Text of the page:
Tyson Hit With Another COVID-19 Death Suit In Texas

By Rosie Manins
Law360 is providing free access to its coronavirus coverage to make sure all members of the legal community have accurate information in this time of uncertainty and change. Use the form below to sign up for any of our daily newsletters. Signing up for any of our section newsletters will opt you in to the daily Coronavirus briefing.

Sign up for our Employment newsletter

You must correct or enter the following before you can sign up:

Select more newsletters to receive for free [+] Show less [-]

Thank You!



Law360 (June 16, 2020, 8:28 PM EDT) -- The family of a longtime Texas meat factory worker who died from the novel coronavirus claims in a suit removed to federal court Monday that his employer Tyson Foods Inc. is responsible because it failed to take appropriate steps to protect its staff.

Jose Angel Chavez worked for Tyson Foods for over 20 years and died on April 17 from complications caused by COVID-19, according to the suit. His wife and three children sued the company, saying it disregarded his safety by failing to distance workers, provide personal protective equipment such as face masks and gloves, check for symptoms, notify staff of infections or tell them to stay home when ill.

Their lawsuit is the third in Texas federal court against Tyson by families of meat plant workers who reportedly died from the coronavirus.

"Tyson Foods failed to protect its employees from the known dangers associated with the coronavirus," the Chavez family said in the suit. "As a result of the defendant's failure to use ordinary care, Jose Angel Chavez was infected with the coronavirus at work."

The Chavez family filed suit on May 18 in Shelby County District Court, alleging Tyson knew some staff were sick from the coronavirus yet didn't warn other employees or do anything to correct or prevent harm.

The family says they're owed exemplary damages because Tyson's negligence involved extreme risk, considering the likelihood of mass infection.

Little happened in the case before Tyson removed it to federal court, and Chavez family lawyer Patrick O'Hara of O'Hara Law Firm said he's not concerned about the venue change.

"It doesn't in any way increase the threshold that I have to meet," O'Hara told Law360 Tuesday. "I don't think it affects the value of the case, which is really what matters in the end for the clients. I think defendants feel more comfortable in federal court, for whatever reason."

Tyson Foods said in a statement to Law360 Tuesday that it is saddened by the loss of any worker and sympathizes with their family.

"Our top priority is the health and safety of our team members, and we have put in place a host of protective steps at our facilities that meet or exceed CDC and OSHA guidance for preventing COVID-19," the company stated.

In transferring the case to federal court, Tyson said the Chavez family did not request a jury trial and that their demand for over $1 million in compensation is another reason why federal court is an appropriate venue.

Other wrongful death suits were filed in Texas federal court against Tyson in May by the families of deceased Amarillo meat plant workers Pwar Gay and Camha Thi Vu, alleging at least 4,500 Tyson staff had contracted the virus since the pandemic began and at least 18 had died.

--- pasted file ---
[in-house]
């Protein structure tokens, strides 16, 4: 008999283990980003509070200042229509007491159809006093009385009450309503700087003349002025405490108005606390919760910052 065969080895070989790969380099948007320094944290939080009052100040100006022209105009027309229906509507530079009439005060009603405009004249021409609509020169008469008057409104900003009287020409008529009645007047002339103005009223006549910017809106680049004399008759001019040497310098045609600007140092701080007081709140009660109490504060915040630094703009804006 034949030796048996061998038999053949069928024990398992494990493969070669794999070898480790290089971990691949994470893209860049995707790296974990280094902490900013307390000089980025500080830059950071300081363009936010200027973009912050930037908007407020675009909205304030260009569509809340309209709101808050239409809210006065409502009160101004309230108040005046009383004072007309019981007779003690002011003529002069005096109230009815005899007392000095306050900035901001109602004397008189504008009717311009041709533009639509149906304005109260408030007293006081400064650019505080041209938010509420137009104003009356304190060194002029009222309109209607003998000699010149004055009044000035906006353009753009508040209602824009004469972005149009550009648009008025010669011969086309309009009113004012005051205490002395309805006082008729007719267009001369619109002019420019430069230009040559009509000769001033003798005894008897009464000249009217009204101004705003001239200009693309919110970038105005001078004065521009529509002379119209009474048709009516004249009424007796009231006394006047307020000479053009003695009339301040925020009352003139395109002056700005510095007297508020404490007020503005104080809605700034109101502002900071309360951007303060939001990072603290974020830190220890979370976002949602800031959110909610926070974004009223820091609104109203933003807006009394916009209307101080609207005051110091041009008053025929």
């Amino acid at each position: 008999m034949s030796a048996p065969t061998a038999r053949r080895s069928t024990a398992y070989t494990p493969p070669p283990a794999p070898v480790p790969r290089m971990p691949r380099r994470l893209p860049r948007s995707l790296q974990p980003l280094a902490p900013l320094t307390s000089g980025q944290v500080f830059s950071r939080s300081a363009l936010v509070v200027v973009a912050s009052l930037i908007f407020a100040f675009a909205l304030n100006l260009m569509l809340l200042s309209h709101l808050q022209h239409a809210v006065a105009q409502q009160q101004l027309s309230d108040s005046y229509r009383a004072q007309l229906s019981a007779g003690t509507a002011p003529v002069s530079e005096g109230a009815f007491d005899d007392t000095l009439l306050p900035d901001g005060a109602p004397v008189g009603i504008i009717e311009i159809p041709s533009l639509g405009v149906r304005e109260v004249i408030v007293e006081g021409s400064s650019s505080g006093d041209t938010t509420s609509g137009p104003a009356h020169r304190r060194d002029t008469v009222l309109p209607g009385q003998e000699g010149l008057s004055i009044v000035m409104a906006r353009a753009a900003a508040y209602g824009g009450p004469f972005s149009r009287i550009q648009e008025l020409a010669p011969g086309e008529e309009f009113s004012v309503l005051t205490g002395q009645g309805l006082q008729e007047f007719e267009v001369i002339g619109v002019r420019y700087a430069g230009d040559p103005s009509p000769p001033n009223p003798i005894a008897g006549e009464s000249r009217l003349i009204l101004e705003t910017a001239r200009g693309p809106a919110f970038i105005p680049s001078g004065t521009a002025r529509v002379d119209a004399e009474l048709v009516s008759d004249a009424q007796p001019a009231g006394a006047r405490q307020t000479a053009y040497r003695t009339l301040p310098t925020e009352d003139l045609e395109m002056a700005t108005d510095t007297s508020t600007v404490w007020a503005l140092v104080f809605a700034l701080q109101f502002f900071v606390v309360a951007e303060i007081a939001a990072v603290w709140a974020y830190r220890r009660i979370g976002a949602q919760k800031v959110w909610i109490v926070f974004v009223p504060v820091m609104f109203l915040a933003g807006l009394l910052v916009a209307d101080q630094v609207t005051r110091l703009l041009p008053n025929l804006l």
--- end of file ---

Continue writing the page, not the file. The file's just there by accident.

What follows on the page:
Those suits were dropped by the families on June 5 after Tyson Foods notified them that a different Tyson entity is the correct party to sue, the families' lawyer Vuk S. Vujasinovic of VB Attorneys told Law360 Tuesday, confirming he plans to refile.

"We represent several Texas families who lost loved ones due to COVID who worked for Tyson," Vujasinovic said. "Texas is unique, because Tyson chooses not to cover any of its Texas employees with normal workers' compensation insurance. Generally, this allows the Texas employees' families to sue Tyson rather than resort to the minimal workers' compensation benefits."

A finding by the Centers for Disease Control and Prevention in early May that around 5,000 meat plant workers had contracted the novel coronavirus and 20 had died prompted the federal agency to urge meat processing facilities to reduce the risk for staff.

The CDC's report on the issue came on the heels of an order by President Donald Trump, designating meat processors to be critical during the pandemic.

Tyson Foods is the largest meat processor in the U.S. and worked with the Trump administration on the order, saying coronavirus-related plant slowdowns or closures would lead to meat shortages.

Trump's order was denounced by workers' groups and Democrats, who warned of more sickness and death among meat factory staff.

The Chavez family is represented by Patrick O'Hara of the O'Hara Law Firm.

Tyson Foods is represented by Ann M. Painter, Mary Z. Gaston and Christopher S. Coleman of Perkins Coie LLP and Zachary T. Mayer and J. Edward Johnson of Mayer LLP.

The case is Chavez et. al. v. Tyson Foods Inc., case number 9:20-cv-00134, in the U.S. District Court for the Eastern District of Texas.

--Additional reporting by Kevin Stawicki and Adam Lidgett. Editing by Philip Shea.

For a reprint of this article, please contact reprints@law360.com.

Hello! I'm Law360's automated support bot.

How can I help you today?

For example, you can type:
  • I forgot my password
  • I took a free trial but didn't get a verification email
  • How do I sign up for a newsletter?
Beta
Ask a question!